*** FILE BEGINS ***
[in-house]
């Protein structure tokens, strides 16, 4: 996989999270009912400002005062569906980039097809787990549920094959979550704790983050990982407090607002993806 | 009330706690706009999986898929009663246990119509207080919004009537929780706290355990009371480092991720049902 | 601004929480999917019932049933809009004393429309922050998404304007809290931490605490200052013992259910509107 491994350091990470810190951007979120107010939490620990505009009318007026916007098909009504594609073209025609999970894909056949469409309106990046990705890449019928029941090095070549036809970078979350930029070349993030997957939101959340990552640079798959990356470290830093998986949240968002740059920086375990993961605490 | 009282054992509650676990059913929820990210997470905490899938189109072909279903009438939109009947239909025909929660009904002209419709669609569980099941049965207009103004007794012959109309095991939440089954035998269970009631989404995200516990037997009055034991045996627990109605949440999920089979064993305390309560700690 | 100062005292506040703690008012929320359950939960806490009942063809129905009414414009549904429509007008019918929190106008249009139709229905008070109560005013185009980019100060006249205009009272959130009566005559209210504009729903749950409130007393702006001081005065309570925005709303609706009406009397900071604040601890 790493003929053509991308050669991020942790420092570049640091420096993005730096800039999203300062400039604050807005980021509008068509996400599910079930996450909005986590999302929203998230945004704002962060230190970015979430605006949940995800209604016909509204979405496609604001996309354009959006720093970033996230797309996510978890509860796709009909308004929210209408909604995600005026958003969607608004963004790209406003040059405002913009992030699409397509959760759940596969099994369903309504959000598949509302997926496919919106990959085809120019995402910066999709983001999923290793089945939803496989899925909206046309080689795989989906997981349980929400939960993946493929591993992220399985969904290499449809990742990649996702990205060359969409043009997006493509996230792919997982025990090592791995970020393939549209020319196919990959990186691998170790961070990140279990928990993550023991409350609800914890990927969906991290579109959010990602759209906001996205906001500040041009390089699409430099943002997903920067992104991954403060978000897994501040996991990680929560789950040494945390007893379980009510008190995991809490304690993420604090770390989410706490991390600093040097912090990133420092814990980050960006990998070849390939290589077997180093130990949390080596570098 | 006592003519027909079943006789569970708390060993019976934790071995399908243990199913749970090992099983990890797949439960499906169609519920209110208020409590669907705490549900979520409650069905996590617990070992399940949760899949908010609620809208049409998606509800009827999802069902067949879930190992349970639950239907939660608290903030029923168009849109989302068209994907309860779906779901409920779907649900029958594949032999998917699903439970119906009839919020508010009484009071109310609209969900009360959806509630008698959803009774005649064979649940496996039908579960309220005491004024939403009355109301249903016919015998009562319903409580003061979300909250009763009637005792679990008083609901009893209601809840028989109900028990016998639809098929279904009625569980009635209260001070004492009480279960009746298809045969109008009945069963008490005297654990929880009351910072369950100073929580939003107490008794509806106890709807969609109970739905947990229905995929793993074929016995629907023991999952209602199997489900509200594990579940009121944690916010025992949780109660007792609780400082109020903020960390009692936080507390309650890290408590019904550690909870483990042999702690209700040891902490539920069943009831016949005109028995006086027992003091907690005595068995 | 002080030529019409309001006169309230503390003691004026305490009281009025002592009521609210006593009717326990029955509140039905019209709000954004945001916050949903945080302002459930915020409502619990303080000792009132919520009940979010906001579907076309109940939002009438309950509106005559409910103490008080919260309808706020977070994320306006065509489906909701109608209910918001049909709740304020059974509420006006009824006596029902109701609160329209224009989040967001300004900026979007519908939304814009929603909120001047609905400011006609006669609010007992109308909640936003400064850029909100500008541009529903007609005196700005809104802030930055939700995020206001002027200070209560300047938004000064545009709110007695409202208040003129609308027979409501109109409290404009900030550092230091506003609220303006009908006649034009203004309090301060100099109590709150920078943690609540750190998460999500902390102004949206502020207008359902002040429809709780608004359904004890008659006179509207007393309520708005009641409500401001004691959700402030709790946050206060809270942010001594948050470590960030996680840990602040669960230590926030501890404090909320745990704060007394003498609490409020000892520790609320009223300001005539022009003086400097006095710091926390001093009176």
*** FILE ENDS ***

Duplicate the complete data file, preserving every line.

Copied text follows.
[in-house]
């Protein structure tokens, strides 16, 4: 996989999270009912400002005062569906980039097809787990549920094959979550704790983050990982407090607002993806 | 009330706690706009999986898929009663246990119509207080919004009537929780706290355990009371480092991720049902 | 601004929480999917019932049933809009004393429309922050998404304007809290931490605490200052013992259910509107 491994350091990470810190951007979120107010939490620990505009009318007026916007098909009504594609073209025609999970894909056949469409309106990046990705890449019928029941090095070549036809970078979350930029070349993030997957939101959340990552640079798959990356470290830093998986949240968002740059920086375990993961605490 | 009282054992509650676990059913929820990210997470905490899938189109072909279903009438939109009947239909025909929660009904002209419709669609569980099941049965207009103004007794012959109309095991939440089954035998269970009631989404995200516990037997009055034991045996627990109605949440999920089979064993305390309560700690 | 100062005292506040703690008012929320359950939960806490009942063809129905009414414009549904429509007008019918929190106008249009139709229905008070109560005013185009980019100060006249205009009272959130009566005559209210504009729903749950409130007393702006001081005065309570925005709303609706009406009397900071604040601890 790493003929053509991308050669991020942790420092570049640091420096993005730096800039999203300062400039604050807005980021509008068509996400599910079930996450909005986590999302929203998230945004704002962060230190970015979430605006949940995800209604016909509204979405496609604001996309354009959006720093970033996230797309996510978890509860796709009909308004929210209408909604995600005026958003969607608004963004790209406003040059405002913009992030699409397509959760759940596969099994369903309504959000598949509302997926496919919106990959085809120019995402910066999709983001999923290793089945939803496989899925909206046309080689795989989906997981349980929400939960993946493929591993992220399985969904290499449809990742990649996702990205060359969409043009997006493509996230792919997982025990090592791995970020393939549209020319196919990959990186691998170790961070990140279990928990993550023991409350609800914890990927969906991290579109959010990602759209906001996205906001500040041009390089699409430099943002997903920067992104991954403060978000897994501040996991990680929560789950040494945390007893379980009510008190995991809490304690993420604090770390989410706490991390600093040097912090990133420092814990980050960006990998070849390939290589077997180093130990949390080596570098 | 006592003519027909079943006789569970708390060993019976934790071995399908243990199913749970090992099983990890797949439960499906169609519920209110208020409590669907705490549900979520409650069905996590617990070992399940949760899949908010609620809208049409998606509800009827999802069902067949879930190992349970639950239907939660608290903030029923168009849109989302068209994907309860779906779901409920779907649900029958594949032999998917699903439970119906009839919020508010009484009071109310609209969900009360959806509630008698959803009774005649064979649940496996039908579960309220005491004024939403009355109301249903016919015998009562319903409580003061979300909250009763009637005792679990008083609901009893209601809840028989109900028990016998639809098929279904009625569980009635209260001070004492009480279960009746298809045969109008009945069963008490005297654990929880009351910072369950100073929580939003107490008794509806106890709807969609109970739905947990229905995929793993074929016995629907023991999952209602199997489900509200594990579940009121944690916010025992949780109660007792609780400082109020903020960390009692936080507390309650890290408590019904550690909870483990042999702690209700040891902490539920069943009831016949005109028995006086027992003091907690005595068995 | 002080030529019409309001006169309230503390003691004026305490009281009025002592009521609210006593009717326990029955509140039905019209709000954004945001916050949903945080302002459930915020409502619990303080000792009132919520009940979010906001579907076309109940939002009438309950509106005559409910103490008080919260309808706020977070994320306006065509489906909701109608209910918001049909709740304020059974509420006006009824006596029902109701609160329209224009989040967001300004900026979007519908939304814009929603909120001047609905400011006609006669609010007992109308909640936003400064850029909100500008541009529903007609005196700005809104802030930055939700995020206001002027200070209560300047938004000064545009709110007695409202208040003129609308027979409501109109409290404009900030550092230091506003609220303006009908006649034009203004309090301060100099109590709150920078943690609540750190998460999500902390102004949206502020207008359902002040429809709780608004359904004890008659006179509207007393309520708005009641409500401001004691959700402030709790946050206060809270942010001594948050470590960030996680840990602040669960230590926030501890404090909320745990704060007394003498609490409020000892520790609320009223300001005539022009003086400097006095710091926390001093009176």